McKennon Law Group recently filed a case on behalf of Therabotanics, LLC, a subsidiary of Ideal Living, for breach of contract, unfair competition, misappropriation of trade secrets, harmful interference with contract, and conversion of assets against Sephora, USA, Inc. and Solazyme, Inc. Therabotanics and Solazyme had entered into an exclusive agreement for a joint venture to sell a line of algae-based skin care products through a television infomercial. The exclusive agreement contained a carve-out that allowed Solazyme to sell a “premium” product with other distributors, but at a higher price and under a specific name.
Very recently, California Insurance Commissioner Dave Jones issued a bulletin advising consumers about the importance of understanding their options when considering disability income insurance. Here is what he had to say:
MCKENNON LAW GROUP PC OBTAINS $3.93 MILLION DAMAGE AWARD FOR CLIENTS IN BUSINESS DISPUTE OVER INTELLECTUAL PROPERTY AND LICENSING RIGHTSNovember 09, 2011 Robert McKennon
In January 2010, McKennon Law Group PC was approached by weight loss supplement company TriPharma, LLC, about a dispute involving its exclusive rights to advertise, market and sell a revolutionary patented and clinically studied weight loss product that was manufactured by San Diego based company Imagenetix, Inc. TriPharma discovered Imagenetix’s multiple breaches of its exclusive license agreement with Imagenetix which had all but destroyed its ability to sell its weight loss product, destroyed much of the goodwill built up for the product, and was threatening to destroy the years of hard work put in developing TriPharma’s one-of-a-kind weight loss beverage, which was due to hit the stores in a few short months. Shortly thereafter, Imagenetix wrongfully terminated TriPharma’s exclusive license and began to sell product directly to TriPharma’s customers. The attorneys at McKennon Law Group PC LLP took immediate action and filed lawsuits in federal court against the companies which were infringing on TriPharma’s exclusive license through product sales of their own, and filed claims in JAMS arbitration against Imagenetix for, among other things, fraud, breach of contract, and injunctive relief, seeking damages as well as reinstatement of the exclusive license agreement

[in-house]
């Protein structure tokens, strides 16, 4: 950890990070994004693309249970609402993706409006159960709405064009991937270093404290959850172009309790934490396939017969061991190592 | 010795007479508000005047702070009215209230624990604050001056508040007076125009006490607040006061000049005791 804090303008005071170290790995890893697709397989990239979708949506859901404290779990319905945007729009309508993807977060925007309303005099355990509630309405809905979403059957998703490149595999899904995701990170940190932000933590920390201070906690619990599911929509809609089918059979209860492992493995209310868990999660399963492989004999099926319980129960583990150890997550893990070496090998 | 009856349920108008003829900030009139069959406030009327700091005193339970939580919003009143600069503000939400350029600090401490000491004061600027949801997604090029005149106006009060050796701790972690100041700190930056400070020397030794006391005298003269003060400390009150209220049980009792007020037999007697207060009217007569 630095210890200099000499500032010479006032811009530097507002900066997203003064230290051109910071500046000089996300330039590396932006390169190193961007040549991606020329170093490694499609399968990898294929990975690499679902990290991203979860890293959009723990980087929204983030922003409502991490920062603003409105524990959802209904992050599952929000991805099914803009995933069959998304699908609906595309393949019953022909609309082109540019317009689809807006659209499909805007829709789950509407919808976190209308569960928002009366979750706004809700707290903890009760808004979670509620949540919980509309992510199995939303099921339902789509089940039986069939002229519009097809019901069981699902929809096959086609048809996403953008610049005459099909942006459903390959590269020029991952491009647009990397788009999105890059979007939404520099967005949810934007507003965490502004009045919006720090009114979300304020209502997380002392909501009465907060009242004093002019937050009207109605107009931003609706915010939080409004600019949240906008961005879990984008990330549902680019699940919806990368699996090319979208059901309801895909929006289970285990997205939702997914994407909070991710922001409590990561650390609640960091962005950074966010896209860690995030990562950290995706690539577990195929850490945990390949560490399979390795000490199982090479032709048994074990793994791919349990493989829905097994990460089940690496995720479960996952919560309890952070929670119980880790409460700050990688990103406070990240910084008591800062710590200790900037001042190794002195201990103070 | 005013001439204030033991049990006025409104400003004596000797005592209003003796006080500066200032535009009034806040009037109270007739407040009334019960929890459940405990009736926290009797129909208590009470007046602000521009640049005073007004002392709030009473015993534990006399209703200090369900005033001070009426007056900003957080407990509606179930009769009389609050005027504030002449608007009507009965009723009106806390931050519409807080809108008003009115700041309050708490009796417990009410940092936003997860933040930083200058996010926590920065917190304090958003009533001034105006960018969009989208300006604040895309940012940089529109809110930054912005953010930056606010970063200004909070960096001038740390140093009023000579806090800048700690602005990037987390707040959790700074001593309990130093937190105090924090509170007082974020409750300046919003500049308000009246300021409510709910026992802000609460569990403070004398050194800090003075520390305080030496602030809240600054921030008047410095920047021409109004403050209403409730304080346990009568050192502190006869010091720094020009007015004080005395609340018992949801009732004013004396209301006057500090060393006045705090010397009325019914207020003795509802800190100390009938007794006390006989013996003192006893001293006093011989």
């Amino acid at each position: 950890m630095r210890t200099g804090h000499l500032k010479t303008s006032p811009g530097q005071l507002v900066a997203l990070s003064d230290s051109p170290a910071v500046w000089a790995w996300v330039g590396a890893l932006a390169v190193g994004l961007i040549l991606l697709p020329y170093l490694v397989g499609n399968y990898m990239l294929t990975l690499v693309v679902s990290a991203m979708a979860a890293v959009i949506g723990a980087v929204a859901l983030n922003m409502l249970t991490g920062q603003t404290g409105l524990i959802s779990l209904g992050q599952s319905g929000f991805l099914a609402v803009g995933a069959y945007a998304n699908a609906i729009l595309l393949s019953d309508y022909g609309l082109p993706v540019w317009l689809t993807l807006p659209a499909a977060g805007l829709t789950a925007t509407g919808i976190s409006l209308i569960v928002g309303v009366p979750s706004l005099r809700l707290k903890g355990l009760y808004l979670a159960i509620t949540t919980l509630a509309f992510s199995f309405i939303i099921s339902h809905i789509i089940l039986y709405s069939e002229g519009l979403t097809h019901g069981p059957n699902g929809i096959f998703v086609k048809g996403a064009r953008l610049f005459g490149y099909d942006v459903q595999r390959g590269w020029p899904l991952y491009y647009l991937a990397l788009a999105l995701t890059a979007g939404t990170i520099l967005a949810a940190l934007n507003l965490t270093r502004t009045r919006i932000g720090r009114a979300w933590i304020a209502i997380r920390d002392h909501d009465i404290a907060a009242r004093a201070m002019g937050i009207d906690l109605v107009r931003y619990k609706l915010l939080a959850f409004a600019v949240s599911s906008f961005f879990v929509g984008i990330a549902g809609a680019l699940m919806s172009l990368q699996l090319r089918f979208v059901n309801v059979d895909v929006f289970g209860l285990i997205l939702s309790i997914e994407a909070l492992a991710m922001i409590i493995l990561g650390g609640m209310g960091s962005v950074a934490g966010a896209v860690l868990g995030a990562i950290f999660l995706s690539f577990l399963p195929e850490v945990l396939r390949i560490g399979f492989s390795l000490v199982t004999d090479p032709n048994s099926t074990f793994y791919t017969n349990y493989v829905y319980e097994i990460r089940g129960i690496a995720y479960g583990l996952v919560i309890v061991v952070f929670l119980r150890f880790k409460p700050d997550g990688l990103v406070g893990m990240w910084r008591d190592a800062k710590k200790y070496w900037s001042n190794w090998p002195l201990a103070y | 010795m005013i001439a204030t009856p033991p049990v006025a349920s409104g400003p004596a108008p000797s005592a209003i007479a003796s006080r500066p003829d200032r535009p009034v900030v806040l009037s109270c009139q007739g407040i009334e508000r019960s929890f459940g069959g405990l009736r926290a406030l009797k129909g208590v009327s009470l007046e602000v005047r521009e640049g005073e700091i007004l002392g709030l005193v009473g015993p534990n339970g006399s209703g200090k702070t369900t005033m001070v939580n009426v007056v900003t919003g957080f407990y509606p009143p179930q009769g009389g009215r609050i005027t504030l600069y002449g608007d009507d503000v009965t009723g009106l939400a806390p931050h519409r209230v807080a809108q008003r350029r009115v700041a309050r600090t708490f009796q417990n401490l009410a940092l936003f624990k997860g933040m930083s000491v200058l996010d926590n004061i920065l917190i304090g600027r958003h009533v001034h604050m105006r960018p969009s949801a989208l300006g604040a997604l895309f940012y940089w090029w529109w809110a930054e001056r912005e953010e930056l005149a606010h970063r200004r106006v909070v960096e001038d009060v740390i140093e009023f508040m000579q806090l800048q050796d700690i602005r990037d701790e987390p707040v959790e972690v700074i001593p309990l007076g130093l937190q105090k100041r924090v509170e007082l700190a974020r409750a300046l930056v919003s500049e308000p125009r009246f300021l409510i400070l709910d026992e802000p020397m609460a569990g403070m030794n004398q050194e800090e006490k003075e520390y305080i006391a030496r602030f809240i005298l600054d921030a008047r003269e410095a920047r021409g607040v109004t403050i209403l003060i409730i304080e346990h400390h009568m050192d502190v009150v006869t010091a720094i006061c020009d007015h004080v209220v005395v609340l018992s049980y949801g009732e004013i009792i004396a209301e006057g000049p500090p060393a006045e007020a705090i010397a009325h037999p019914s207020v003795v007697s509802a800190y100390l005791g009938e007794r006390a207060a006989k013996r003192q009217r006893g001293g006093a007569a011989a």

Why Does The Pollution Exclusion in California Insurance Policies Exclude Asbestos Building Contamination But Not Pesticide Building Contamination?August 22, 2011 Eric Schindler